Body Yoga

6 Health Benefits Of Hot Yoga

Have you ever wondered what it would be like to practice your yoga poses in the middle of a sweltering jungle? If this idea sounds appealing to you, you have a couple of options. You could travel to a beautiful, tropical, humid paradise and do your yoga on the beach. That sounds pretty spectacular… but it’s not always a feasible option for most of us. Vacation time is pretty hard to come by these days.

If you don’t live in or near the tropics and aren’t planning a vacation anytime soon, you have a second option: a hot yoga class. Hot yoga sessions typically take place in heated, humid rooms. The best known traditional type of hot yoga is Bikram yoga. In a Bikram yoga class, the room is heated to 105 degrees Fahrenheit, and the humidity level is set to 40 percent. Other types of hot yoga classes may be slightly cooler (as low as 80 degrees), and less humid.

This type of yoga isn’t for everyone, but if it strikes your fancy, you should know that when performed safely and under proper instruction, it may have some health benefits. The following are six of them.

Hot yoga may help reduce stress

A 2011 study performed by researchers at Boise State University tested the effect of Bikram yoga on the stress levels of 51 participants. On their results, the study authors wrote:

“Bikram yoga positively affected psychological and physical health in the sample population. This information can be used to further the understanding of mind-body based programs, and how Bikram yoga may give people the tools to decrease perceived stress, potentially having an effect on chronic stress-related illnesses.”

Hot yoga may help improve your flexibility

One of the most famous benefits of yoga in general is increasing flexibility. While there is not a whole bunch of empirical evidence on whether hot yoga is better for flexibility than regular, room temperature yoga, some practitioners say that it does help muscles to relax more effectively. It is possible for the higher temperatures to aid in relaxing muscles, but you’ll also have to be careful not to overstretch, as this can lead to injury.

Hot yoga may help prevent bone loss

A 2010 study published in the journal Chinese Medicine linked Bikram yoga to potentially helping to prevent bone loss in women. The study authors explain:

“Overall, the study findings suggest that the intervention of Bikram Yoga training may be beneficial for skeletal health and could prevent bone loss.”

Hot yoga may improve arterial stiffness

A 2013 study published in the Journal of Complementary and Alternative Medicine found that a brief intervention with Bikram yoga “improved arterial stiffness in younger adults.” While this did not hold true for older adults in the study, it could still be an important benefit for younger folks.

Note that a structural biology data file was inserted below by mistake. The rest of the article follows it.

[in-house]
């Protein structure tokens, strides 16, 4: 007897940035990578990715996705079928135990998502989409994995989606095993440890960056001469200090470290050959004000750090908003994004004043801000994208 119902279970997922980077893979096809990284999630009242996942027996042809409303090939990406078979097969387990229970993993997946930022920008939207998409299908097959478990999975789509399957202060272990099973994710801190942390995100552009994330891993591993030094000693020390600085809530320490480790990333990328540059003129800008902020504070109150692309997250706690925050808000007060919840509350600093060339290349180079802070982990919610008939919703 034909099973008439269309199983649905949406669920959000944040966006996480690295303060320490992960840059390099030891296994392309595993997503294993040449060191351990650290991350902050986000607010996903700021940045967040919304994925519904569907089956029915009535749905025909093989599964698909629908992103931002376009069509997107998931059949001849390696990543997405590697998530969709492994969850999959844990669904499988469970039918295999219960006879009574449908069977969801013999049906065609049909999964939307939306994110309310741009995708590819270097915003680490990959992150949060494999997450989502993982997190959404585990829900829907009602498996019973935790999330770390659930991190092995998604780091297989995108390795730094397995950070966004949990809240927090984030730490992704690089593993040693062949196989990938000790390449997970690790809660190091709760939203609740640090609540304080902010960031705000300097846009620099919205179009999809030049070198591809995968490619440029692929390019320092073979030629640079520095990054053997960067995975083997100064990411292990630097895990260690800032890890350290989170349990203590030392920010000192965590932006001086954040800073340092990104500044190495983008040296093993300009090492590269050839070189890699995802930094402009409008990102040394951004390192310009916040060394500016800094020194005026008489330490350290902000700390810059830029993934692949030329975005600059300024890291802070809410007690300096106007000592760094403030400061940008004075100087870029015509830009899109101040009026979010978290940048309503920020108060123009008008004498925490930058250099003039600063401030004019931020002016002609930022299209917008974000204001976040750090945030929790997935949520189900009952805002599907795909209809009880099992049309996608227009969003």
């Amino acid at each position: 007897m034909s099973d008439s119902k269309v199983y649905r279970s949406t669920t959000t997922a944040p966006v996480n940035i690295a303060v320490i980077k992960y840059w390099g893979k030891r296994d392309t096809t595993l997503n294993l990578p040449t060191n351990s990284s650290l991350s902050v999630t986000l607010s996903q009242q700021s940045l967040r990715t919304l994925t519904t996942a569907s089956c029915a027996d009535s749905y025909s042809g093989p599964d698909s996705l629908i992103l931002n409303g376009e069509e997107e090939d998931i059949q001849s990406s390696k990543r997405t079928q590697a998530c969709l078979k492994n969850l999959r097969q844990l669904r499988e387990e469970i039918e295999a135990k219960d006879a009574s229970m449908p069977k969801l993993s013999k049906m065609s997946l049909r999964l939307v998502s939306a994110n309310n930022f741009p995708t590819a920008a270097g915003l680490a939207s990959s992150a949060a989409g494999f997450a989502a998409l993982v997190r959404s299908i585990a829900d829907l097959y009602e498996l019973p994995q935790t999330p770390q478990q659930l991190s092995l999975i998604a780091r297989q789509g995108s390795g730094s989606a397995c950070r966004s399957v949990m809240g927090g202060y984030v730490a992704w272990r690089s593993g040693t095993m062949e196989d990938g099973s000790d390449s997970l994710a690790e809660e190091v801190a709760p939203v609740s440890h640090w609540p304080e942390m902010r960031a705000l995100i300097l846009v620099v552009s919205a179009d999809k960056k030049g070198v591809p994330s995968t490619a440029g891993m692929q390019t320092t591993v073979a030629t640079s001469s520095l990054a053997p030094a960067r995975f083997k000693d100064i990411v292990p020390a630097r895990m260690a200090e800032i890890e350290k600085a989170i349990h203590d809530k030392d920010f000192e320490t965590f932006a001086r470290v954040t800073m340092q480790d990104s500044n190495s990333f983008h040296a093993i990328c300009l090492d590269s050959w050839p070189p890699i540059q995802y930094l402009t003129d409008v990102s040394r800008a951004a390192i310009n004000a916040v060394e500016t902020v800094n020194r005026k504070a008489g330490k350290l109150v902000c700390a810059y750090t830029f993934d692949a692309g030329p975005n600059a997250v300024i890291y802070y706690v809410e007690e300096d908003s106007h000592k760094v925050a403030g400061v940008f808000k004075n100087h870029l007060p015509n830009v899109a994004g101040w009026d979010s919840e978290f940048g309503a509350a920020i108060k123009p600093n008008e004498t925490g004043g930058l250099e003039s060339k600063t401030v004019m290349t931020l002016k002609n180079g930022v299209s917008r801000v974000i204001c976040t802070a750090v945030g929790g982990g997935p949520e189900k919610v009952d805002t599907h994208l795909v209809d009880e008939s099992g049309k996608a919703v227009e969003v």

Hot yoga may reduce insulin resistance

The same 2013 study mentioned above also found that a brief Bikram yoga intervention was linked to decreasing insulin resistance in older adults. Interestingly, this did not hold true for younger adults in the study. More research will have to explain why this worked for older adults and not younger.

Hot yoga may improve your overall fitness

Upon analyzing a 2013 study published in the Journal of Strength & Conditioning Research, the study authors found:

“Yoga subjects exhibited increased deadlift strength, substantially increased lower back/hamstring flexibility, increased shoulder flexibility, and modestly decreased body fat compared with control group. There were no changes in handgrip strength, cardiovascular measures, or maximal aerobic fitness. In summary, this short-term yoga training protocol produced beneficial changes in musculoskeletal fitness that were specific to the training stimulus.”

A few hot yoga precautions:

Before plunging headfirst into a hot yoga class, keep in mind that it’s important to take some safety precautions.

  • If you have a health condition of any kind, check with your doctor first before enrolling in a hot yoga class.
  • Do not sign up for hot yoga if you are pregnant.
  • Wear light, comfortable clothing. Cotton is your friend.
  • Bring a bottle of water with you, and drink from it often. You do not want to get dehydrated, or worse… experience heat stroke.
  • Bring your own towels and mats to your yoga session. Don’t share with others, to avoid risking infection.
  • If you arrive at your yoga session and things do not look clean and sanitary, turn and run, and start your search for a yoga class over again.
  • If you develop a headache, feel dizzy or unfocused, or become sick or uncomfortable in any way, leave the hot room immediately for a cooler area, and drink some water. If you do not feel better quickly, seek medical attention.

Have you ever done hot yoga? What was your experience like?

— Meditation Daily